Electricity & Lust

Take That @ O2 Arena, 30th November 2007

Posted in Live, Music, Sam by Sam Unsted on December 5, 2007

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So I’m not really a regular stadium concert-goer. My general place to witness music is often within mid-sized venues around the capital, also mostly watching proportionally left-of-centre acts rather than chart-topping uber-stars. I tell you of this not to boast my indie authenticity (which I don’t have) or my taste in music (which is fairly strong I’m sometimes/rarely/never told). I tell you this because I want you to understand how alien this experience was to me. I don’t see concerts like this. Possibly though, it’s likely that very few people of this world ever see concerts like this.

Spectacular doesn’t really begin to describe the goings-on of tonight. The two support acts vary in quality, the first being a chirpy dimwit on a saxamaphone screeching sensually and then singing a truly misguided song about the environment. Sophie Ellis Bextor though is pretty good, strutting around the stage on her stilt-like legs and exuding charm in her banter. But really, no one’s here for them.

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The That come out to ‘Reach Out’ but its the build-up that makes it. They keep us in suspense with a bizarre visual interpretation of the songs from ‘Beautiful World’ and then, just as the screaming reaches ear-drum piercing levels, they arise from behind their podiums and belt out the song. The noise is deafening. I’ve seen some loud bands in my time but the screams, oh the screams.

From there on in, they just set out attempting to top themselves the whole way through. The stand out moments are the most showy and lavish, notably a slowed version of ‘Could It Be Magic’ during which four of the group’s very limber dancers are raised above the second stage (oh yes, they have a second stage) and shower confetti over the performing Barlow.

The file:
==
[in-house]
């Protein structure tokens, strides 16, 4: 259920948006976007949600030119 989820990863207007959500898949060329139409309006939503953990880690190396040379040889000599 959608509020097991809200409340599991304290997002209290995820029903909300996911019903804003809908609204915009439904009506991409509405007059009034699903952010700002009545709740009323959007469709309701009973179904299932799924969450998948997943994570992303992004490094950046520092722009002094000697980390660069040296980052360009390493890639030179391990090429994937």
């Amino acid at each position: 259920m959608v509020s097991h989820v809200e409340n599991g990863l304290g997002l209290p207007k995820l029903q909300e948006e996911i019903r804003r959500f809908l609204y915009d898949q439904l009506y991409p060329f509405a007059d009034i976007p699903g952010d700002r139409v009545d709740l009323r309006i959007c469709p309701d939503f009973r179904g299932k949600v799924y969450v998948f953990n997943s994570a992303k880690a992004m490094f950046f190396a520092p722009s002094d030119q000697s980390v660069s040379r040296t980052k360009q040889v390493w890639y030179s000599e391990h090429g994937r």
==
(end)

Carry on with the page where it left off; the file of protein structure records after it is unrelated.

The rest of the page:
Gary is a star of a number of tracks, particularly on his dextrous, sensual dance with Howard during ‘Everything Changes’ and, well, all the rest of his dancing. Always the heavier of the group, his dancing is a mix of timing and honesty. He knows he can’t always keep up and rather than over-exert, GB just takes a couple of steps out and creates an accessible dance for the folks at home to try while the other three show off.

I have to say that almost every song was a winner but the three best moments were as follows:

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1. Everyone with their hands in the air during ‘Never Forget’. A true moment of That unity.

2. The fact they performed ‘Give Good Feeling’ at all is amazing but that they turned it into a casio-funk groove-a-thon replete with hoodies and just before a live mash-up of Relight My Fire with Gnarls’ ‘Crazy’; too good. Good feeling given.

3. Mark’s grandiose version of ‘Shine’, recreating the stairways to heaven video and with a jolly breakdown. Musically the best moment of the whole night.

So all right, many will doubt the That. The indie kids yet to learn the lessons of humility and those still unwilling to put down their shield against The Pop, they’ll hate it. But those of you not immuned to tunes, showmanship and entertainment, look no further. Slap a clean fifty down and get in there before GB hits the solo circuit again.

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One Response

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  1. Laura said, on April 2, 2008 at 12:46 am

    I dont think Gary will be going anywhere this time, the boys are the kings of comeback and I think they are here to stay. His dancing was great too! But I am biased…anyway it was as you have indicated an amazing gig and few people will understand unless they have witnessed it.


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